Hospitals in Hawaii are now turning their attention to using blockchain technology to help aggregate data from EHRs across the state. Austin-based Timicoin, a blockchain-as-a-service company, has teamed up with First Vitals Health and Wellness to employ the technology in aggregating data from EHRs across the state of Hawaii, according to a statement.
The plan, currently just in a development stage, is intended to help providers fulfill the care coordination requirements of the of the CMS Comprehensive Primary Care Plus program, which is a nationwide primary care model that includes regional-based multi-payer payment reform.
Why it matters
Interoperability in EHRs has caused both patients and providers frustration for nearly a decade now. In 2009, President Barack Obama kicked off a program to incentivize providers that went to electronic records. While the adoption rate of EHRs by American providers skyrocketed during this time period — from only 9 percent of hospitals having the systems to 80 percent in 2013 — in the rush to create these systems, hospitals went to different EHR vendors, and those vendors didn't take the time to come to a consensus about storing and sharing data in standardized ways.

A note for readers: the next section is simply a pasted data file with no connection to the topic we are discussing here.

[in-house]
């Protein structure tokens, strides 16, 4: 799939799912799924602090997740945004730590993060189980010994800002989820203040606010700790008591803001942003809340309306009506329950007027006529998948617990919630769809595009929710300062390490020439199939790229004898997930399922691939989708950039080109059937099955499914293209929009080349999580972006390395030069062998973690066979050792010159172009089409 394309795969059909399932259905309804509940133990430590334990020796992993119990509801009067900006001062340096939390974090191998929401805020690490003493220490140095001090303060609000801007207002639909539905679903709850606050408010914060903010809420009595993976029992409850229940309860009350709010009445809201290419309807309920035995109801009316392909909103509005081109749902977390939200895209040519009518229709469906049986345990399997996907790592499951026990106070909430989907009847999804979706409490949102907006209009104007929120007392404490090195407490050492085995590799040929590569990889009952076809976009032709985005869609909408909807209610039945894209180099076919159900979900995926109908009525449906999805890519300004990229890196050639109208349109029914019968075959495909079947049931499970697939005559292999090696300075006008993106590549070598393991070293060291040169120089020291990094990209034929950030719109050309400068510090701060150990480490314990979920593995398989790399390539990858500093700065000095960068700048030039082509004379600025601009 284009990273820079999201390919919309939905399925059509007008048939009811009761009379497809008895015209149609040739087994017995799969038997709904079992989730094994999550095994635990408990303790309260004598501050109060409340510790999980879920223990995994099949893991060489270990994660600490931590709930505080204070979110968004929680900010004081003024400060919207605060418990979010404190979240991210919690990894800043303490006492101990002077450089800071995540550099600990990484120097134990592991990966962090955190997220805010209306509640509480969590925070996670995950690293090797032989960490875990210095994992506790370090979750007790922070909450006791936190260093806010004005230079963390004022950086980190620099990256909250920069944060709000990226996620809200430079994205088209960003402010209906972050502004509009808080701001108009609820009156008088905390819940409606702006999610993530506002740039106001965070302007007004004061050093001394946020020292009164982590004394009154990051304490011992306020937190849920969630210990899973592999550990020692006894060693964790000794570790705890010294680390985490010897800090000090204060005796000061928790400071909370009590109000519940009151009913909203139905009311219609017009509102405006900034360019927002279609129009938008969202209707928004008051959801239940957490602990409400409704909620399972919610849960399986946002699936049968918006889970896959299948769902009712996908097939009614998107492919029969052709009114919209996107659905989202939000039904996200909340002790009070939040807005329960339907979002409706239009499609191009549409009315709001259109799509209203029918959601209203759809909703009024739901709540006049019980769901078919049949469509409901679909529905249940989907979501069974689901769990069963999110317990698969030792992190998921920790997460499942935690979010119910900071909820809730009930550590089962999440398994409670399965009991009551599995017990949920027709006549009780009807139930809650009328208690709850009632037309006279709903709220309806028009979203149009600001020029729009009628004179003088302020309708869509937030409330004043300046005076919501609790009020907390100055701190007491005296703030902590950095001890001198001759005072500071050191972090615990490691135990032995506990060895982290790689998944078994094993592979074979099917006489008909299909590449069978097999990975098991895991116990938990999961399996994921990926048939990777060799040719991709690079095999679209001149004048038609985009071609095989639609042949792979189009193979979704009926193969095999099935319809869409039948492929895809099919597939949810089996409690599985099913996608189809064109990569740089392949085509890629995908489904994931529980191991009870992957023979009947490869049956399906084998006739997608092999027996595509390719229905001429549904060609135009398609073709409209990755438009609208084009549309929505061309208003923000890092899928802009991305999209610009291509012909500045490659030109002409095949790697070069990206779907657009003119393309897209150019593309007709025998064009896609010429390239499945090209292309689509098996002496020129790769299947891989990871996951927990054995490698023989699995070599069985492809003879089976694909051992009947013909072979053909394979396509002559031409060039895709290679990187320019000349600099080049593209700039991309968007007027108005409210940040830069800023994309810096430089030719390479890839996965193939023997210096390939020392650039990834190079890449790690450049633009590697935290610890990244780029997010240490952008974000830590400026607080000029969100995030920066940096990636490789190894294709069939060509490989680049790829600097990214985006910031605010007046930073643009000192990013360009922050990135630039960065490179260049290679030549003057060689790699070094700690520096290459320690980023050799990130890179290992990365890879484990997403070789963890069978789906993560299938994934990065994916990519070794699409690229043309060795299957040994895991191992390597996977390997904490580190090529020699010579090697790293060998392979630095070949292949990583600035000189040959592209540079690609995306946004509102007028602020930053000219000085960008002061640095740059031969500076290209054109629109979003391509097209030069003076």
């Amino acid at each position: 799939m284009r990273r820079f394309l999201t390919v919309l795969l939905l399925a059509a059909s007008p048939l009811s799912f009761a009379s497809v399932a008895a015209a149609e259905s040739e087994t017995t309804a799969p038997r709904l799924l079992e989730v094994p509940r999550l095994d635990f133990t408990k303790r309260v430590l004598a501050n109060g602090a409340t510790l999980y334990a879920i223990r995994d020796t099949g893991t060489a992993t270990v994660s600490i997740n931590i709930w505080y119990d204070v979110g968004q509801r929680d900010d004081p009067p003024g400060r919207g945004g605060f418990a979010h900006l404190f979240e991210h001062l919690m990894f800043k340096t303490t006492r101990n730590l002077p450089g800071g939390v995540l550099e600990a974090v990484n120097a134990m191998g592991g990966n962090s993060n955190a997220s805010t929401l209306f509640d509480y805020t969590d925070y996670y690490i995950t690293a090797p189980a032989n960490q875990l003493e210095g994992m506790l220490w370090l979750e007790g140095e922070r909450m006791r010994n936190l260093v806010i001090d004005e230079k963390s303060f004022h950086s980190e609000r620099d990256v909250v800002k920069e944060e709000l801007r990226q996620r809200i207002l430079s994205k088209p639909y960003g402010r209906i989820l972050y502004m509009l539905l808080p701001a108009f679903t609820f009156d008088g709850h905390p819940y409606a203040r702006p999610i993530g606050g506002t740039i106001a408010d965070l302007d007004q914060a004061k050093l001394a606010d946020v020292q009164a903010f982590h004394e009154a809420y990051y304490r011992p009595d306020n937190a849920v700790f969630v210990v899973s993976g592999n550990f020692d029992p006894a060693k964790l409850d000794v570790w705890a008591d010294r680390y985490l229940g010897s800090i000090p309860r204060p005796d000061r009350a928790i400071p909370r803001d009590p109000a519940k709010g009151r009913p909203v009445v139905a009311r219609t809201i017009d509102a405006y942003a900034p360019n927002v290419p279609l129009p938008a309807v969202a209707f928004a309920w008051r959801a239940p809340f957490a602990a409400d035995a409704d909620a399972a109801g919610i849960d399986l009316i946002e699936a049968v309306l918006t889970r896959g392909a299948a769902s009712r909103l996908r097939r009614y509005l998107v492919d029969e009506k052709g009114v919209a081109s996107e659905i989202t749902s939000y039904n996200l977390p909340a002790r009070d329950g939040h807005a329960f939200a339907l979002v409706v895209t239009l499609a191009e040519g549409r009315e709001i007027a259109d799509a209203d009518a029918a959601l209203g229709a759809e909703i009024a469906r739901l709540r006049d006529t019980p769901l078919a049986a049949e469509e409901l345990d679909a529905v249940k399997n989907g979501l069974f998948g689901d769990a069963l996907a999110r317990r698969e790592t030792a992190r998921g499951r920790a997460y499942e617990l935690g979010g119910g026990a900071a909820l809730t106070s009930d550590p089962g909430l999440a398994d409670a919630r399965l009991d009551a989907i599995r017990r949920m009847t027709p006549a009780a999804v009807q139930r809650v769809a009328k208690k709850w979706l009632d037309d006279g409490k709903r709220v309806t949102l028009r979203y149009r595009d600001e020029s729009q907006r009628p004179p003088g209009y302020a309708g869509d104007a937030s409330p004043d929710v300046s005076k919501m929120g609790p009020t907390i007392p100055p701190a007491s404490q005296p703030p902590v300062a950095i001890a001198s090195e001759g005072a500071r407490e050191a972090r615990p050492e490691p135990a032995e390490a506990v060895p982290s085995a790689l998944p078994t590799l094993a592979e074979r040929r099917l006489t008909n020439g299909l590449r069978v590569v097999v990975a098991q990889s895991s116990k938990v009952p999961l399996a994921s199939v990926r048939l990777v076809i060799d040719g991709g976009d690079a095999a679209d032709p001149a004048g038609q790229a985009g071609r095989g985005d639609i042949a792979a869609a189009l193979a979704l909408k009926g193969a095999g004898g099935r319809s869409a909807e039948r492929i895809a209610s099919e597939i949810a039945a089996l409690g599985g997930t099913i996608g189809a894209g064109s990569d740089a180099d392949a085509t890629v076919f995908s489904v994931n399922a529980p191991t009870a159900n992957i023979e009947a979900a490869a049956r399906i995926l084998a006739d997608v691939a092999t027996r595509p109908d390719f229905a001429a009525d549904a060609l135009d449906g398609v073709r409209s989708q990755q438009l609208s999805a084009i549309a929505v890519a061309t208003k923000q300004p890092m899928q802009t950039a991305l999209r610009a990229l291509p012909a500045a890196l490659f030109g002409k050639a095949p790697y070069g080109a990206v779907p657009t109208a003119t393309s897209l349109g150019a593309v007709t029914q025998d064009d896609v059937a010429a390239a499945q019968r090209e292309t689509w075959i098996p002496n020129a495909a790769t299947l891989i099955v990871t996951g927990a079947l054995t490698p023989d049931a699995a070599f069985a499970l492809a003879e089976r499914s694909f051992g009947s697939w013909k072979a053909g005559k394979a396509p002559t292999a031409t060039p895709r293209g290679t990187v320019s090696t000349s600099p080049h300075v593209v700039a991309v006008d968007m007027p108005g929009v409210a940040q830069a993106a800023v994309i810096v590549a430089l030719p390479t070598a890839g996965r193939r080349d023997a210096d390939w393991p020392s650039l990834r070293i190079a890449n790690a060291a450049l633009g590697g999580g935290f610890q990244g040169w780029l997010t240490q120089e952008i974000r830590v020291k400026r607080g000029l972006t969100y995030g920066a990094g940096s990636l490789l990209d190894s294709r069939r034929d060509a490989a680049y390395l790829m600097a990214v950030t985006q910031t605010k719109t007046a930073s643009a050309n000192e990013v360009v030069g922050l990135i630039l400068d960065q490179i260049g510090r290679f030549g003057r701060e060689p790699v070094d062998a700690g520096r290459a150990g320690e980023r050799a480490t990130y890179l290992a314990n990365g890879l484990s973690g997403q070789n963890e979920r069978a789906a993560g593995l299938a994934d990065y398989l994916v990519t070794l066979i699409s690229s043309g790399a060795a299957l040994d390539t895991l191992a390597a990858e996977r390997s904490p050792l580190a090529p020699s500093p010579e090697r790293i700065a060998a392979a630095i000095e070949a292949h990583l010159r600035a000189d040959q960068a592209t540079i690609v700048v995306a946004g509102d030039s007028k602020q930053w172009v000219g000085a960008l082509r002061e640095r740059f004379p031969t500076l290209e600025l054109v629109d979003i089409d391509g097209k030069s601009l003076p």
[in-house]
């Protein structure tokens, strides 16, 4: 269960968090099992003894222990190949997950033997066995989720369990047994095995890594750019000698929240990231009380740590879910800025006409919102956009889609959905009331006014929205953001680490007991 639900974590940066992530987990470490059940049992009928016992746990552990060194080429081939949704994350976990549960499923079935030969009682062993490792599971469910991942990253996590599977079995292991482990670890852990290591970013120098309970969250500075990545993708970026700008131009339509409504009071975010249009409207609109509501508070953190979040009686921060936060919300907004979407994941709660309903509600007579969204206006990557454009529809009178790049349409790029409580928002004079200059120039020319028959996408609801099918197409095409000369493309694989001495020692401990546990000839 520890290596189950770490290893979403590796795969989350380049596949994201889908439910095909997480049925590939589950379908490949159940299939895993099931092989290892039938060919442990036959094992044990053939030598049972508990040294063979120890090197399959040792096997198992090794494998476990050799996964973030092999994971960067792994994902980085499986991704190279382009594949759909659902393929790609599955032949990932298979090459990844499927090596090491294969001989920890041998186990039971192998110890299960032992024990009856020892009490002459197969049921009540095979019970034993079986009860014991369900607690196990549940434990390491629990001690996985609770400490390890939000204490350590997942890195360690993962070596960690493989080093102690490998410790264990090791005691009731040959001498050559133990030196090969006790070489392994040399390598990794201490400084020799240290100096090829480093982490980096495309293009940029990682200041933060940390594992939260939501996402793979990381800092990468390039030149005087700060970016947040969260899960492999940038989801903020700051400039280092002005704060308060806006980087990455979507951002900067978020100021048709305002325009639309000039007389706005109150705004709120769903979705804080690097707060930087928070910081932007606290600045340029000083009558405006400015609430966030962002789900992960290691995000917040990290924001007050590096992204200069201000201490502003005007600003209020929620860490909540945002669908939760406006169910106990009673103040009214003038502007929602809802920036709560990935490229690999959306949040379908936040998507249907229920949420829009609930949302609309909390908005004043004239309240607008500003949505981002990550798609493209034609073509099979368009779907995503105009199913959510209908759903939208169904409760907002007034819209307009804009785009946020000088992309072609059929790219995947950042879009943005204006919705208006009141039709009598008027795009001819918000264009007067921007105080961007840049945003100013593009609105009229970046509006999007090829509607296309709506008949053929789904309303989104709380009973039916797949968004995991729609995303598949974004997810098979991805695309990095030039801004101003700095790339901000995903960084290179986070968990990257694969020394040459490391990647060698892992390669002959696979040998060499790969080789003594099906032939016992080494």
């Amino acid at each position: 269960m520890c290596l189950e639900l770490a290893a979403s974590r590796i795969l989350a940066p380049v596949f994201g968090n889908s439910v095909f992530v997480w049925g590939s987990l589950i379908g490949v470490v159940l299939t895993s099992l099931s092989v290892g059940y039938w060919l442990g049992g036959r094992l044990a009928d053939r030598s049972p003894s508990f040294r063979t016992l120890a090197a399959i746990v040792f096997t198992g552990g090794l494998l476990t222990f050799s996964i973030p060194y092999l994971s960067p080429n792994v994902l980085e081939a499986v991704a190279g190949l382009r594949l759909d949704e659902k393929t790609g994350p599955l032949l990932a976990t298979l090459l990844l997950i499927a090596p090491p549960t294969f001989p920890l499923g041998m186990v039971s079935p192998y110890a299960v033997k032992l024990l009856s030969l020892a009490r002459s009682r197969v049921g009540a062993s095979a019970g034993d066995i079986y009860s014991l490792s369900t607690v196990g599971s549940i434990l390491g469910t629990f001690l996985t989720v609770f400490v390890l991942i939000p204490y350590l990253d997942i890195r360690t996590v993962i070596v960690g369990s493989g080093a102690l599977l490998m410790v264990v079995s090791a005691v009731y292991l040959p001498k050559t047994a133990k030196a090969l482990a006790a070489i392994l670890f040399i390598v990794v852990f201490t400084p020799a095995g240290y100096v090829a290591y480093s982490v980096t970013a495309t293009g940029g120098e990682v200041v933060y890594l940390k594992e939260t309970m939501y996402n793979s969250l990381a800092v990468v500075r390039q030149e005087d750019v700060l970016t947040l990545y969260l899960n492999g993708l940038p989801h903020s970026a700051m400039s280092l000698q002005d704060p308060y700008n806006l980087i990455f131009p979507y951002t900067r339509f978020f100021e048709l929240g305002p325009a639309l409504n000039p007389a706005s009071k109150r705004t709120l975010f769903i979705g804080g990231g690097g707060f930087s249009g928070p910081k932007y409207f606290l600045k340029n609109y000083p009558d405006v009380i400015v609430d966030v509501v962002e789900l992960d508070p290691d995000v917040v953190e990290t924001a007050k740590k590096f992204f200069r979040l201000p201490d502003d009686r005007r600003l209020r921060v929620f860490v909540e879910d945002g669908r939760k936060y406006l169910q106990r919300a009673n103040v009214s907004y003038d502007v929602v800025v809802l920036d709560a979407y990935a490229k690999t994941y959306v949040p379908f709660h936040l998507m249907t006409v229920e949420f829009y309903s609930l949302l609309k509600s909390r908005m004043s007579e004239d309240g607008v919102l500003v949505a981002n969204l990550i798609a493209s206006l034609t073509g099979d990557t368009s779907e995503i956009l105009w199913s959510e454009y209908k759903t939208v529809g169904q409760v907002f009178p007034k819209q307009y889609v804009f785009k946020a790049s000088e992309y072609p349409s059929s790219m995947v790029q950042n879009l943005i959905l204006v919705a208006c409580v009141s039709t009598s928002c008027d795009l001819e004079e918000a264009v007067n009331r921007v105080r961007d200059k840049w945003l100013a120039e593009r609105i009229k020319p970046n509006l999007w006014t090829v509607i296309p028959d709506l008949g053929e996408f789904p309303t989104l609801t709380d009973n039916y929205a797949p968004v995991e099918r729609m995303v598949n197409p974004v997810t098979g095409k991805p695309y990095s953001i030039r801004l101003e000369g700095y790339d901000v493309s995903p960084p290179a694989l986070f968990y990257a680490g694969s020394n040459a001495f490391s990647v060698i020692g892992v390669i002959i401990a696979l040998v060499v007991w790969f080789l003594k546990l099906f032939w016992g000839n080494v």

Some healthcare providers see blockchain technology as one key to solving the interoperability problem. Estonia uses blockchain technology to help give its citizens control over their health records and facilitate proper use of the records by the medical community.
Many American hospitals are starting to look at the possibilities of blockchain.
“All of us walk through our lives and we leave a little disconnected trail of healthcare data,” Roger Smith, chief technology officer at Florida Hospital Nicholson Center, said of the EHR landscape during August's Digital Healthcare Innovations Congress in Boston. “So if we go to our primary care physician, who might not be associated with the hospital we go to [for] surgery, then they get data and then we go to a pharmacy and leave a drop of data at CVS. … In some cases a big system might pull some of those data points together, but in general all that data is just locked down. ... The thinking is eventually there will be a product that will be a blockchain of your health history and you will control it.”
On the record
"What we are implementing with FirstVitals is exactly how we envisioned blockchain solving the core issues in healthcare,” Will Lowe, founder of Timicoin/TimiHealth, said in a statement. “TimiHealth is the leading organization in addressing the issues of interoperability between EMRs and the development of a patient-centric care plan that provides a singular comprehensive view of one's data. We are seeing tremendous interest from the health industry and are already engaged in multiple negotiations to bring this solution to large health plans and millions of lives.”